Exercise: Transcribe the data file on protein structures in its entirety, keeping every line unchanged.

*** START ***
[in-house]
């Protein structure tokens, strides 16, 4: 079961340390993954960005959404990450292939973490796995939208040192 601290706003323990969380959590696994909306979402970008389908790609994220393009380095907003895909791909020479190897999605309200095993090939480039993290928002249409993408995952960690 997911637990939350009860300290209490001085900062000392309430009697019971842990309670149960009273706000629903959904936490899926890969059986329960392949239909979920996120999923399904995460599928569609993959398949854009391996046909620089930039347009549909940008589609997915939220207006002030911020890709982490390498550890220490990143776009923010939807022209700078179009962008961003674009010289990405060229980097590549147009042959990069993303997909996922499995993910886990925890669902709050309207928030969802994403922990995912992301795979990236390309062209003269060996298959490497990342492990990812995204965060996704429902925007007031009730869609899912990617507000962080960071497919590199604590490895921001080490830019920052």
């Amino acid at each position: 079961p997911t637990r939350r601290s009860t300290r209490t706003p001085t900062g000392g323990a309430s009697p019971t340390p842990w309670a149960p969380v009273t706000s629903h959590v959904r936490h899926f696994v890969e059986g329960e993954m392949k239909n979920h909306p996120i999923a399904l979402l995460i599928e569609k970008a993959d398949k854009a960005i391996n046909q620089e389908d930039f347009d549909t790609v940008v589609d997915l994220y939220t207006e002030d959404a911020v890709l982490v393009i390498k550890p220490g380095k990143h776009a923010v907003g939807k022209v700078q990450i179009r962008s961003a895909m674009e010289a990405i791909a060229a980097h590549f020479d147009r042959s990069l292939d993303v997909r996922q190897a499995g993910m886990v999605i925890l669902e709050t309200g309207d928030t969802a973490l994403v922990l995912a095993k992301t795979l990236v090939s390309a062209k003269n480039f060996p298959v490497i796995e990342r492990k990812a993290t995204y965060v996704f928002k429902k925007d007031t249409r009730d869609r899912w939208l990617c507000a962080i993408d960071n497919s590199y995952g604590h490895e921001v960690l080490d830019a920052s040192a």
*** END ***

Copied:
[in-house]
């Protein structure tokens, strides 16, 4: 079961340390993954960005959404990450292939973490796995939208040192 601290706003323990969380959590696994909306979402970008389908790609994220393009380095907003895909791909020479190897999605309200095993090939480039993290928002249409993408995952960690 997911637990939350009860300290209490001085900062000392309430009697019971842990309670149960009273706000629903959904936490899926890969059986329960392949239909979920996120999923399904995460599928569609993959398949854009391996046909620089930039347009549909940008589609997915939220207006002030911020890709982490390498550890220490990143776009923010939807022209700078179009962008961003674009010289990405060229980097590549147009042959990069993303997909996922499995993910886990925890669902709050309207928030969802994403922990995912992301795979990236390309062209003269060996298959490497990342492990990812995204965060996704429902925007007031009730869609899912990617507000962080960071497919590199604590490895921001080490830019920052």
């Amino acid at each position: 079961p997911t637990r939350r601290s009860t300290r209490t706003p001085t900062g000392g323990a309430s009697p019971t340390p842990w309670a149960p969380v009273t706000s629903h959590v959904r936490h899926f696994v890969e059986g329960e993954m392949k239909n979920h909306p996120i999923a399904l979402l995460i599928e569609k970008a993959d398949k854009a960005i391996n046909q620089e389908d930039f347009d549909t790609v940008v589609d997915l994220y939220t207006e002030d959404a911020v890709l982490v393009i390498k550890p220490g380095k990143h776009a923010v907003g939807k022209v700078q990450i179009r962008s961003a895909m674009e010289a990405i791909a060229a980097h590549f020479d147009r042959s990069l292939d993303v997909r996922q190897a499995g993910m886990v999605i925890l669902e709050t309200g309207d928030t969802a973490l994403v922990l995912a095993k992301t795979l990236v090939s390309a062209k003269n480039f060996p298959v490497i796995e990342r492990k990812a993290t995204y965060v996704f928002k429902k925007d007031t249409r009730d869609r899912w939208l990617c507000a962080i993408d960071n497919s590199y995952g604590h490895e921001v960690l080490d830019a920052s040192a």